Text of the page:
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Sunday, October 30, 2005

Philips 50PF9830A

When watching movies and HDTV, bigger screens are better, the 50-inch Philips 50PF9830A makes it tempting to step up in size. But if the lure of extra inches isn’t enough, this set’s ultra-stylish looks are bound to grab you. The glossy black-bordered screen is flanked by silver speakers, and the TV comes with a swiveling glass stand. Aside from a big Philips logo, the front panel is super clean — control buttons, inputs, and a set of flash-media slots and USB ports are stowed away on the sides.

The Philips has a built-in HDTV tuner and an up-to-date suite of video connections, including two HDMI inputs. But its most notable extra is Ambilight 2 backlighting. This feature, unique to Philips TVs, throws colored light against the wall behind the TV that shifts in hue and intensity to match the changing image onscreen (it can also be set to beam a steady white backlight).

The set’s slim remote control feels substantial and has a clean layout. Along with providing cool features like one-touch access to digital snaps on a flash-memory card, it lets you cycle through video sources and select from seven display modes. But you can watch HDTV programs only in the 16:9 Widescreen mode or in Automatic, which zooms in on 4:3 pictures to fill the screen.

Another feature that Philips touts is Pixel Plus 2 HD processing. I’d recommend Pixel Plus to clear up murky-looking analog channels on cable TV, but it made high-quality sources like DVD look grainy and over-enhanced, so I used the Standard mode. Like most TVs, the Philips offers a number of picture presets. Unfortunately, you can modify the settings for only one of them, and your changes apply globally to all of the inputs — a big handicap.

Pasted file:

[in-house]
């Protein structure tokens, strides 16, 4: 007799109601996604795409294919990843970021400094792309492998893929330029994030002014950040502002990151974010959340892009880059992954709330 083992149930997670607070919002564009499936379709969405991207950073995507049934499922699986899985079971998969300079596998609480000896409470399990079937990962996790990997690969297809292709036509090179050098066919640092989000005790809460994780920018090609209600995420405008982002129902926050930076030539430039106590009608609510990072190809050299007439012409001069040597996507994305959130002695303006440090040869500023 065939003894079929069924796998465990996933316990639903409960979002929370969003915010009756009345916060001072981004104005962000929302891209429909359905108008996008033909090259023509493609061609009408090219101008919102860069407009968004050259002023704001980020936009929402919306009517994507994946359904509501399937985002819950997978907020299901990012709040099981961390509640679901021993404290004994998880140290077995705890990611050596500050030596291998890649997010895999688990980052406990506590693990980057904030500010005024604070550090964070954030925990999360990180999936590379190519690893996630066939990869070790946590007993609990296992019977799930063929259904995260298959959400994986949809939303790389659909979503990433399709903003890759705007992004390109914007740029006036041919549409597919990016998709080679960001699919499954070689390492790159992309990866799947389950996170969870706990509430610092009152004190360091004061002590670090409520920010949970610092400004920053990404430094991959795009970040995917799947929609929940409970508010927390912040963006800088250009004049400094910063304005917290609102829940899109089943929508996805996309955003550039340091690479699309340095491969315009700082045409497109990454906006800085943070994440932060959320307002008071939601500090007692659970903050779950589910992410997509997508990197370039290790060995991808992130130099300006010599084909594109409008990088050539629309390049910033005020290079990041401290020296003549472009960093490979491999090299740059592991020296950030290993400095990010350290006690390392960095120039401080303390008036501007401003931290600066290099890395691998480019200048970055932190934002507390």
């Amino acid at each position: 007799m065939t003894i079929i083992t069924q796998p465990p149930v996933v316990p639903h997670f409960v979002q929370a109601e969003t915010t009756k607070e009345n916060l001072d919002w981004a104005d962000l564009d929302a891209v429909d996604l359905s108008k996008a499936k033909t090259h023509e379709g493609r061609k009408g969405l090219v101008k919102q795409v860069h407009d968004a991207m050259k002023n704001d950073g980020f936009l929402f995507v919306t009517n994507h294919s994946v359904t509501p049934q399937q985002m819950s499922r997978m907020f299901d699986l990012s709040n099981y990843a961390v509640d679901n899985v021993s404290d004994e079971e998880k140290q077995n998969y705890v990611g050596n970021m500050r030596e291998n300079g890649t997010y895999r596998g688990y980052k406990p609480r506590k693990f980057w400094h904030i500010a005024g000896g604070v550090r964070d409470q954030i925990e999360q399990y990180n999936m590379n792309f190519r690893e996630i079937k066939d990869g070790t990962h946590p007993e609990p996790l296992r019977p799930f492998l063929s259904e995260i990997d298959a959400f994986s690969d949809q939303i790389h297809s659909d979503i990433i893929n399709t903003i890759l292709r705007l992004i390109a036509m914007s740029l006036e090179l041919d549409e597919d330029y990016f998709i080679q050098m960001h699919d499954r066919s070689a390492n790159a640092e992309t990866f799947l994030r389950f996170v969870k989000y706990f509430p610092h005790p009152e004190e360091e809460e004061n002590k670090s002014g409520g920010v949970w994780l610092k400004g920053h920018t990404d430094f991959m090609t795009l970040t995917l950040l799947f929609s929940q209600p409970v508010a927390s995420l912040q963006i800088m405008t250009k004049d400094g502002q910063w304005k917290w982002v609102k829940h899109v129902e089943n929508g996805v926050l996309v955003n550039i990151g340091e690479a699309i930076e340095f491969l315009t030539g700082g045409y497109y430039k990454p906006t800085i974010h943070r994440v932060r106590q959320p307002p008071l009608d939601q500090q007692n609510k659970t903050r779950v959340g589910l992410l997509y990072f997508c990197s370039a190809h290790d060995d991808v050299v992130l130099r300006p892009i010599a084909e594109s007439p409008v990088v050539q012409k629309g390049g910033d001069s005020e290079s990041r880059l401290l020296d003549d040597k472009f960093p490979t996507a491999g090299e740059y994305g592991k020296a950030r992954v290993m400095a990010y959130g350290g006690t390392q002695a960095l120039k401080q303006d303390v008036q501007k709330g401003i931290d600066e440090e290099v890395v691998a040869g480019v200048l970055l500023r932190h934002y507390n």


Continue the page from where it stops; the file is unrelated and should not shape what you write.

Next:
The Constantine DVD was perfect for gauging the Philips TV’s video performance. In the opening sequence, where a scavenger discovers a knife with supernatural powers, the Philips displayed punchy contrast and a natural range of colors that captured the subtle tones of the sunbaked reddish-brown desert landscape. Brightly colored objects, like the guy’s red jacket, looked less intense than on the other sets but were still reasonably vivid. In a shot where the scavenger reaches down into a hole, the dark opening showed off the set’s ability to achieve deep, dark blacks. But the shadows crossing his face had limited detail, which made the picture look flat overall.

The Philips did a great job drawing out fine detail in the high-def picture. In close-up shots of would-be assailant Sawyer confronting the vendor at his truck, I could clearly see the moisture welling up at the corner of his eyes as he started to lose his resolve. The colors were clean, and the tone of Sawyer’s face looked entirely natural. Darker scenes took their toll on the TV’s picture, however. In a subsequent bar scene, shadowy segments of the picture had a patchy, solarized quality, with light gray “islands” swirling against the slightly darker background.

Crisp HDTV pictures, stylish looks, and a bunch of cool features like Ambilight 2 backlighting and a swiveling stand make the Philips 50PF9830A an appealing option for your flat-TV needs. The set’s overall image quality falls a solid notch below the other two models tested here, however, and the lone Personal picture preset for all of its video inputs was disappointing. But you can’t argue with the price, which is among the cheapest I’ve seen for a 50-inch plasma set.

Source: soundandvisionmag

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